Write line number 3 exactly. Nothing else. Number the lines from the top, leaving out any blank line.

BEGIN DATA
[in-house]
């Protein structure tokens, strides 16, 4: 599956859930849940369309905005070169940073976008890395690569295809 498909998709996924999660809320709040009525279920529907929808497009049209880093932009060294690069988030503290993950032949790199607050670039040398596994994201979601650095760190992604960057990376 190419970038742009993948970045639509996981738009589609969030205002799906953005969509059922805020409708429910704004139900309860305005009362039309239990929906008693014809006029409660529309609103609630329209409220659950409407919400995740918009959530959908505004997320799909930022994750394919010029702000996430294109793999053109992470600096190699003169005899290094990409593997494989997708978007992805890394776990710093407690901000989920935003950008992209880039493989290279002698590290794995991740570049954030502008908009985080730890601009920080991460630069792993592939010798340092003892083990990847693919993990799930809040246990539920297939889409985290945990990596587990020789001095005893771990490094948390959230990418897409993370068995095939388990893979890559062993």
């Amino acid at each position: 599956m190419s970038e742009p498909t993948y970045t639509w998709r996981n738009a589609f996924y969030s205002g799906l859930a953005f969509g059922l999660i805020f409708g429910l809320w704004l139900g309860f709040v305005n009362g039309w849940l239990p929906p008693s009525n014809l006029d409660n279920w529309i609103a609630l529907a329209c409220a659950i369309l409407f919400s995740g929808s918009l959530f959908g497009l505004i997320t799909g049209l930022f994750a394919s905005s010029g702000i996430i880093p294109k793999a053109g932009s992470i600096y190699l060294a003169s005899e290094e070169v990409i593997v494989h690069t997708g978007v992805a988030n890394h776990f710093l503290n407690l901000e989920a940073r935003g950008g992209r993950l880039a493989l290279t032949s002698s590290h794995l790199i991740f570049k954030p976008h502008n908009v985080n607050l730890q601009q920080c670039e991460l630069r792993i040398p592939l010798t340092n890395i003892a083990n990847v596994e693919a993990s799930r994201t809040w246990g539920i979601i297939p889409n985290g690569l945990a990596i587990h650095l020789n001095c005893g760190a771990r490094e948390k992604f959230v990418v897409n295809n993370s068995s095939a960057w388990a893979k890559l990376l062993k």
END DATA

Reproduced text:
């Amino acid at each position: 599956m190419s970038e742009p498909t993948y970045t639509w998709r996981n738009a589609f996924y969030s205002g799906l859930a953005f969509g059922l999660i805020f409708g429910l809320w704004l139900g309860f709040v305005n009362g039309w849940l239990p929906p008693s009525n014809l006029d409660n279920w529309i609103a609630l529907a329209c409220a659950i369309l409407f919400s995740g929808s918009l959530f959908g497009l505004i997320t799909g049209l930022f994750a394919s905005s010029g702000i996430i880093p294109k793999a053109g932009s992470i600096y190699l060294a003169s005899e290094e070169v990409i593997v494989h690069t997708g978007v992805a988030n890394h776990f710093l503290n407690l901000e989920a940073r935003g950008g992209r993950l880039a493989l290279t032949s002698s590290h794995l790199i991740f570049k954030p976008h502008n908009v985080n607050l730890q601009q920080c670039e991460l630069r792993i040398p592939l010798t340092n890395i003892a083990n990847v596994e693919a993990s799930r994201t809040w246990g539920i979601i297939p889409n985290g690569l945990a990596i587990h650095l020789n001095c005893g760190a771990r490094e948390k992604f959230v990418v897409n295809n993370s068995s095939a960057w388990a893979k890559l990376l062993k």